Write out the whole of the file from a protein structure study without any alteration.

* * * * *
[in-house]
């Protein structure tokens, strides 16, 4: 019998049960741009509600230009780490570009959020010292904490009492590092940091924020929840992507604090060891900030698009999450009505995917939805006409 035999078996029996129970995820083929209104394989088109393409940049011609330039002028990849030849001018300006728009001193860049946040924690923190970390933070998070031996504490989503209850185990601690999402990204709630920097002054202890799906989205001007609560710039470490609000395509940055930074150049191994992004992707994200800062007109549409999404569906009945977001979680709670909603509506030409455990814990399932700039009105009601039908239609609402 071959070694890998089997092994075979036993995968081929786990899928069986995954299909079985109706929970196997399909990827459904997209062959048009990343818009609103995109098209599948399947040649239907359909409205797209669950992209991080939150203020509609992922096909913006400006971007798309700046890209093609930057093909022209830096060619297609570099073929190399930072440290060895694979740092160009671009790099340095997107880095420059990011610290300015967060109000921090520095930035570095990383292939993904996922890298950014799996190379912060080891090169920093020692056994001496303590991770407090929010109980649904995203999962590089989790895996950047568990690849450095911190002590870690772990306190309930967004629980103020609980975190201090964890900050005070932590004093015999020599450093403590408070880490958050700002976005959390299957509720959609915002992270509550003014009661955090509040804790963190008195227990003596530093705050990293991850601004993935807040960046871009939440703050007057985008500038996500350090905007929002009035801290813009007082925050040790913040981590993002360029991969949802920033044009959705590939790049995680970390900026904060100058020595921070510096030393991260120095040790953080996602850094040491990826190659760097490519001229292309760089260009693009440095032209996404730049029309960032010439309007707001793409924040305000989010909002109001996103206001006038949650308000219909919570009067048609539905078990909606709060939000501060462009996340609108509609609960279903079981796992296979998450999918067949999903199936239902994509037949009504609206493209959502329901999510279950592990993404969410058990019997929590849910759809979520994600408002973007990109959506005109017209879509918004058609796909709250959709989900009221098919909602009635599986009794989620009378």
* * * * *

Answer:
[in-house]
């Protein structure tokens, strides 16, 4: 019998049960741009509600230009780490570009959020010292904490009492590092940091924020929840992507604090060891900030698009999450009505995917939805006409 035999078996029996129970995820083929209104394989088109393409940049011609330039002028990849030849001018300006728009001193860049946040924690923190970390933070998070031996504490989503209850185990601690999402990204709630920097002054202890799906989205001007609560710039470490609000395509940055930074150049191994992004992707994200800062007109549409999404569906009945977001979680709670909603509506030409455990814990399932700039009105009601039908239609609402 071959070694890998089997092994075979036993995968081929786990899928069986995954299909079985109706929970196997399909990827459904997209062959048009990343818009609103995109098209599948399947040649239907359909409205797209669950992209991080939150203020509609992922096909913006400006971007798309700046890209093609930057093909022209830096060619297609570099073929190399930072440290060895694979740092160009671009790099340095997107880095420059990011610290300015967060109000921090520095930035570095990383292939993904996922890298950014799996190379912060080891090169920093020692056994001496303590991770407090929010109980649904995203999962590089989790895996950047568990690849450095911190002590870690772990306190309930967004629980103020609980975190201090964890900050005070932590004093015999020599450093403590408070880490958050700002976005959390299957509720959609915002992270509550003014009661955090509040804790963190008195227990003596530093705050990293991850601004993935807040960046871009939440703050007057985008500038996500350090905007929002009035801290813009007082925050040790913040981590993002360029991969949802920033044009959705590939790049995680970390900026904060100058020595921070510096030393991260120095040790953080996602850094040491990826190659760097490519001229292309760089260009693009440095032209996404730049029309960032010439309007707001793409924040305000989010909002109001996103206001006038949650308000219909919570009067048609539905078990909606709060939000501060462009996340609108509609609960279903079981796992296979998450999918067949999903199936239902994509037949009504609206493209959502329901999510279950592990993404969410058990019997929590849910759809979520994600408002973007990109959506005109017209879509918004058609796909709250959709989900009221098919909602009635599986009794989620009378």